Books / Reviews | BEST OF BOOKS: 2008

Ready for a little Yuletide reading?

Find out what our reviewers recommend for this year's Best of Asia books

by David Burleigh

SAKHALIN ISLAND by Anton Chekhov, translated by Brian Reeve (Oneworld Classics)

“The Japanese were the first to begin exploring Sakhalin, starting in 1613,” says Anton Chekhov in his detailed 1890 account of conditions on the northern island. I picked up this book after visiting the German hot spring where he died. It evokes the wretchedness of the Russian penal colony with economy and great compassion. Those sentenced in European Russia had to walk across Siberia to get there, a journey that could take three years.

UNDER THE DRAGON: A Journey Through Burma, by Rory Maclean (I.B. Tauris)

A welcome new edition of this moving and well-written account of Rory Maclean and his wife’s putative search for a certain kind of basket weave in Burma. But it really is a close investigation of life in that troubled and complicated land, at once heart-wrenching and enthralling, magical and desperately sad. William Dalrymple, whose wonderfully capacious history of the 1857 Indian Mutiny, “The Last Mughal,” ends in Burma, provides an introduction.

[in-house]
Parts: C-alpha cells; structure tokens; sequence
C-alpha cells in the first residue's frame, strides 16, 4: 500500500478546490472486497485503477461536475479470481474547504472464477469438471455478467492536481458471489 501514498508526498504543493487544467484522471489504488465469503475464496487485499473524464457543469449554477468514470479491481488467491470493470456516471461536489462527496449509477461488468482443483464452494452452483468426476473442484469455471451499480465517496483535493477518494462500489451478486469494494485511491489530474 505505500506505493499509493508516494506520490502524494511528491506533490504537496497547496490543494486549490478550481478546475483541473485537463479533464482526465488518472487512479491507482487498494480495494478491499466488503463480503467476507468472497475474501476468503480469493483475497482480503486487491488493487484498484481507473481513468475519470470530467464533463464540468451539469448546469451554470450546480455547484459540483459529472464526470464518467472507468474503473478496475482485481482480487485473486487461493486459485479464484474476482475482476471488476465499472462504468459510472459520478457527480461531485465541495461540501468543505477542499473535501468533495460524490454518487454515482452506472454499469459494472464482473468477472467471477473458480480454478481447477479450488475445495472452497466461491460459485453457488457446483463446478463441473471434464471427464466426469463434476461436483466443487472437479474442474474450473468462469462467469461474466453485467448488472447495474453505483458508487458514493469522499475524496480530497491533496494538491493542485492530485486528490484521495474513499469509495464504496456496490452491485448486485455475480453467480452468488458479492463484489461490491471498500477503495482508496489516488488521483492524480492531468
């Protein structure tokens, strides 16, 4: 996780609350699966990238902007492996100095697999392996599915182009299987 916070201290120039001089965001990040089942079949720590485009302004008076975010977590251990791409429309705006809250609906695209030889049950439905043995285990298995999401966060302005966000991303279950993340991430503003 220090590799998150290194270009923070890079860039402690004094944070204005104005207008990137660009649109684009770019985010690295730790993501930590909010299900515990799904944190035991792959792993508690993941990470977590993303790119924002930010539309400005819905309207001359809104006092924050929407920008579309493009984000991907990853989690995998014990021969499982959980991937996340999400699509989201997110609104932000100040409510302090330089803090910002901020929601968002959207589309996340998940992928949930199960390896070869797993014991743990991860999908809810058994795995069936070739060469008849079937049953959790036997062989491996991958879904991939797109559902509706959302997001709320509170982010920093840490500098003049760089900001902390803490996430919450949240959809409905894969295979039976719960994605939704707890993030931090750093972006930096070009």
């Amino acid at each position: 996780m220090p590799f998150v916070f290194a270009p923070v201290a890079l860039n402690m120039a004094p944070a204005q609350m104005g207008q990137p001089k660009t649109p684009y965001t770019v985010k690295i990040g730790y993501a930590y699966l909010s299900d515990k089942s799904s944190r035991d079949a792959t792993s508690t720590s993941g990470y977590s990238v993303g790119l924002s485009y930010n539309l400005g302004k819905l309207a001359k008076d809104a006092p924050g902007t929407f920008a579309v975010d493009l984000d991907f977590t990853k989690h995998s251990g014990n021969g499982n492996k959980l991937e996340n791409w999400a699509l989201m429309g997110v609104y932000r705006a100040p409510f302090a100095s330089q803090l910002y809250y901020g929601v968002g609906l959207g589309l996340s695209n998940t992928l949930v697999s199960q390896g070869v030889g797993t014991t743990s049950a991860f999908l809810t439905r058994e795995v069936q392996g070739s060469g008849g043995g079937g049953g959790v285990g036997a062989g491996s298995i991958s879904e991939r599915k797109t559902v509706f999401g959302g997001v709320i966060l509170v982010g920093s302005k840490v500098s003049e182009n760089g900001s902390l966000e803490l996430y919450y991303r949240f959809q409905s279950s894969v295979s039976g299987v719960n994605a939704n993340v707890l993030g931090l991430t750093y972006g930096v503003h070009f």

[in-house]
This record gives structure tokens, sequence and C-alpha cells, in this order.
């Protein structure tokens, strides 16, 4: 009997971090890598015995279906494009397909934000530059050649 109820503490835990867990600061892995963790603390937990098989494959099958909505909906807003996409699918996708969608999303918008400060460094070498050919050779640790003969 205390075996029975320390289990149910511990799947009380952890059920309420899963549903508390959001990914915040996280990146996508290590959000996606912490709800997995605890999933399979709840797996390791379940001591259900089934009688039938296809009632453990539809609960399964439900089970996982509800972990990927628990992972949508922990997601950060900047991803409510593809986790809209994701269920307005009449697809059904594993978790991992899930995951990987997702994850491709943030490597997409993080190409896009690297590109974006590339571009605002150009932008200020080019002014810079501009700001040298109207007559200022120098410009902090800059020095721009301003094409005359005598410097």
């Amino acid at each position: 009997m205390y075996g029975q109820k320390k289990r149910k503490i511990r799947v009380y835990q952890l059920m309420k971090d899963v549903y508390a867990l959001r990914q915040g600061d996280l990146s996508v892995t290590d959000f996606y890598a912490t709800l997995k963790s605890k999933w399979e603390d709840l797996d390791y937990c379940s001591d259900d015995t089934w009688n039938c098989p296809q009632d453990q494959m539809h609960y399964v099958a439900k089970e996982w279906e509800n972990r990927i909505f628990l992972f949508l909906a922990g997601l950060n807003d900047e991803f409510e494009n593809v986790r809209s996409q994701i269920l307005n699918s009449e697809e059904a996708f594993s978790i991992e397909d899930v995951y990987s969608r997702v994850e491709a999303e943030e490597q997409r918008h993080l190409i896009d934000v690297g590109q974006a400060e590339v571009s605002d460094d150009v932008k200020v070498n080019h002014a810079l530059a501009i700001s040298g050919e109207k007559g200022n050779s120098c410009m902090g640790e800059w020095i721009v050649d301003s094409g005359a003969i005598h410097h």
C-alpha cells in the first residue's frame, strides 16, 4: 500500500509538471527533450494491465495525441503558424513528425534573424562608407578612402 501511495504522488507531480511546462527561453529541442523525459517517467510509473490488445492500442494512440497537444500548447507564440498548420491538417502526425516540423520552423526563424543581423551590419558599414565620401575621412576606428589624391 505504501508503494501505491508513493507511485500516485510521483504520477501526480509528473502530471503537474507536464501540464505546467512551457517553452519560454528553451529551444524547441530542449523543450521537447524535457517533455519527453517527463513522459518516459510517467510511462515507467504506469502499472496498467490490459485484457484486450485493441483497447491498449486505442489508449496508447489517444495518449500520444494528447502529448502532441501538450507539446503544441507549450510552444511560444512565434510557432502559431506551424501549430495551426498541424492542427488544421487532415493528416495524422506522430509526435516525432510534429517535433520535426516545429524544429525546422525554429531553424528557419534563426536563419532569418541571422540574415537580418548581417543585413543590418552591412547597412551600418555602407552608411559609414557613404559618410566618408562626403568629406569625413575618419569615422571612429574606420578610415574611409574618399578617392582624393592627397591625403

L’ANNIVERSAIRE DE LA SALADE by Tawara Machi, translated into French by Yves-Marie Allioux (Editions Philippe Picquier)

A relatively thin year for poetry nonetheless saw a graceful new French translation of tanka poet Tawara Machi’s sensationally successful first collection, “Salad Anniversary” (done twice in English). It is reputed to have sold 8 million copies, at least half overseas. Quite something for a poetic form with a 1,000-year history, evidently still going strong. Comments on the poet’s risky art are quoted from an interview in this paper.

David Burleigh grew up in the north of Ireland and has lived and worked in Tokyo for 30 years.